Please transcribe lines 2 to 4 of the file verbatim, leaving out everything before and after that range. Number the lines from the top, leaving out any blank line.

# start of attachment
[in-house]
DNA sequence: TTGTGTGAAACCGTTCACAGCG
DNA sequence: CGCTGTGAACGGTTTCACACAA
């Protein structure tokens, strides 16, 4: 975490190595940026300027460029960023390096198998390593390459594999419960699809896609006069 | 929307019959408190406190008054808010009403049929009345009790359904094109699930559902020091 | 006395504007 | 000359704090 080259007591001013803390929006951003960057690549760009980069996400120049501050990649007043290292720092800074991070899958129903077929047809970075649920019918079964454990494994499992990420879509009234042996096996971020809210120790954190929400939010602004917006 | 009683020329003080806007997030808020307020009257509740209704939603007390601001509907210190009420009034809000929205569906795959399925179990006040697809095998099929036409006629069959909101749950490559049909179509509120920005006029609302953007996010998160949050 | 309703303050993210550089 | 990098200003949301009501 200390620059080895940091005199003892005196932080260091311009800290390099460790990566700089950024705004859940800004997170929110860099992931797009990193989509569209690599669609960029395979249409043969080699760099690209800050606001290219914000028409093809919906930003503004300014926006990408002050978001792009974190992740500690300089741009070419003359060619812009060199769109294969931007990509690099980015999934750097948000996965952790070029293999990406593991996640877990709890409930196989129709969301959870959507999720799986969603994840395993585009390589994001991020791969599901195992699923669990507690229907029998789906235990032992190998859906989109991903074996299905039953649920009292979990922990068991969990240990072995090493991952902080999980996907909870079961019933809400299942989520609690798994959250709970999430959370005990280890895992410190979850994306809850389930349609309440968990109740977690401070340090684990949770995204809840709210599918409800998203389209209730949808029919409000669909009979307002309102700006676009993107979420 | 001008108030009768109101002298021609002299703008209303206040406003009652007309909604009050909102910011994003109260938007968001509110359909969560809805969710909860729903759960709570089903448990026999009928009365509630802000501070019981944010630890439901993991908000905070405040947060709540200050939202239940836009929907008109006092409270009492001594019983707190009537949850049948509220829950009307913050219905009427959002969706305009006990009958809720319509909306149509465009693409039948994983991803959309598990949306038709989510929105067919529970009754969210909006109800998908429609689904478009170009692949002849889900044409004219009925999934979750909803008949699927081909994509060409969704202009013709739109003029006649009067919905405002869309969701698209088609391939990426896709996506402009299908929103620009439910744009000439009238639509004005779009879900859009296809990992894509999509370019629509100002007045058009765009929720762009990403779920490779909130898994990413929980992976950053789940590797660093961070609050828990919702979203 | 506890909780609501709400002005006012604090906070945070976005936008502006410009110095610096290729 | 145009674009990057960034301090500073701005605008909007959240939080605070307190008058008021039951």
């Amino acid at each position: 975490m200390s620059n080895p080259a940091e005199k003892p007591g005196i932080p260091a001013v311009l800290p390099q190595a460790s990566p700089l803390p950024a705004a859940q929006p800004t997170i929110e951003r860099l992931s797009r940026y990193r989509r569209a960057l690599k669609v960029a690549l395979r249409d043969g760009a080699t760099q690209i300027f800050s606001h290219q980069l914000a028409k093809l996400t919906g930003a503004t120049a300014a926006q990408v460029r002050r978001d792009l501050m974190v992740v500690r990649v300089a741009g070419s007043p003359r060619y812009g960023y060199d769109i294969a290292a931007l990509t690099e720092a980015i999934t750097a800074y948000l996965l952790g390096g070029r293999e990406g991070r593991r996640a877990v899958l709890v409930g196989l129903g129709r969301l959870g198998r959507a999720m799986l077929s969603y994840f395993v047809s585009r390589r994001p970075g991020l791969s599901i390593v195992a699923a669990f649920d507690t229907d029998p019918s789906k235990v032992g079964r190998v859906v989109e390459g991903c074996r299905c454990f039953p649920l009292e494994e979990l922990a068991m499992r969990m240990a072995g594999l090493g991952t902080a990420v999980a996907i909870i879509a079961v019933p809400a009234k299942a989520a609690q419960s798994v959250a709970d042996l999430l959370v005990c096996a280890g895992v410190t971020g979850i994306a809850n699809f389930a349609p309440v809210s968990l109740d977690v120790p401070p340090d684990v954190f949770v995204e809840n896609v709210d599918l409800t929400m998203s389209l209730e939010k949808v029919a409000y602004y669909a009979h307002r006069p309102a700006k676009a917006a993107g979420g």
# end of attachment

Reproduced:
DNA sequence: TTGTGTGAAACCGTTCACAGCG
DNA sequence: CGCTGTGAACGGTTTCACACAA
């Protein structure tokens, strides 16, 4: 975490190595940026300027460029960023390096198998390593390459594999419960699809896609006069 | 929307019959408190406190008054808010009403049929009345009790359904094109699930559902020091 | 006395504007 | 000359704090 080259007591001013803390929006951003960057690549760009980069996400120049501050990649007043290292720092800074991070899958129903077929047809970075649920019918079964454990494994499992990420879509009234042996096996971020809210120790954190929400939010602004917006 | 009683020329003080806007997030808020307020009257509740209704939603007390601001509907210190009420009034809000929205569906795959399925179990006040697809095998099929036409006629069959909101749950490559049909179509509120920005006029609302953007996010998160949050 | 309703303050993210550089 | 990098200003949301009501 200390620059080895940091005199003892005196932080260091311009800290390099460790990566700089950024705004859940800004997170929110860099992931797009990193989509569209690599669609960029395979249409043969080699760099690209800050606001290219914000028409093809919906930003503004300014926006990408002050978001792009974190992740500690300089741009070419003359060619812009060199769109294969931007990509690099980015999934750097948000996965952790070029293999990406593991996640877990709890409930196989129709969301959870959507999720799986969603994840395993585009390589994001991020791969599901195992699923669990507690229907029998789906235990032992190998859906989109991903074996299905039953649920009292979990922990068991969990240990072995090493991952902080999980996907909870079961019933809400299942989520609690798994959250709970999430959370005990280890895992410190979850994306809850389930349609309440968990109740977690401070340090684990949770995204809840709210599918409800998203389209209730949808029919409000669909009979307002309102700006676009993107979420 | 001008108030009768109101002298021609002299703008209303206040406003009652007309909604009050909102910011994003109260938007968001509110359909969560809805969710909860729903759960709570089903448990026999009928009365509630802000501070019981944010630890439901993991908000905070405040947060709540200050939202239940836009929907008109006092409270009492001594019983707190009537949850049948509220829950009307913050219905009427959002969706305009006990009958809720319509909306149509465009693409039948994983991803959309598990949306038709989510929105067919529970009754969210909006109800998908429609689904478009170009692949002849889900044409004219009925999934979750909803008949699927081909994509060409969704202009013709739109003029006649009067919905405002869309969701698209088609391939990426896709996506402009299908929103620009439910744009000439009238639509004005779009879900859009296809990992894509999509370019629509100002007045058009765009929720762009990403779920490779909130898994990413929980992976950053789940590797660093961070609050828990919702979203 | 506890909780609501709400002005006012604090906070945070976005936008502006410009110095610096290729 | 145009674009990057960034301090500073701005605008909007959240939080605070307190008058008021039951």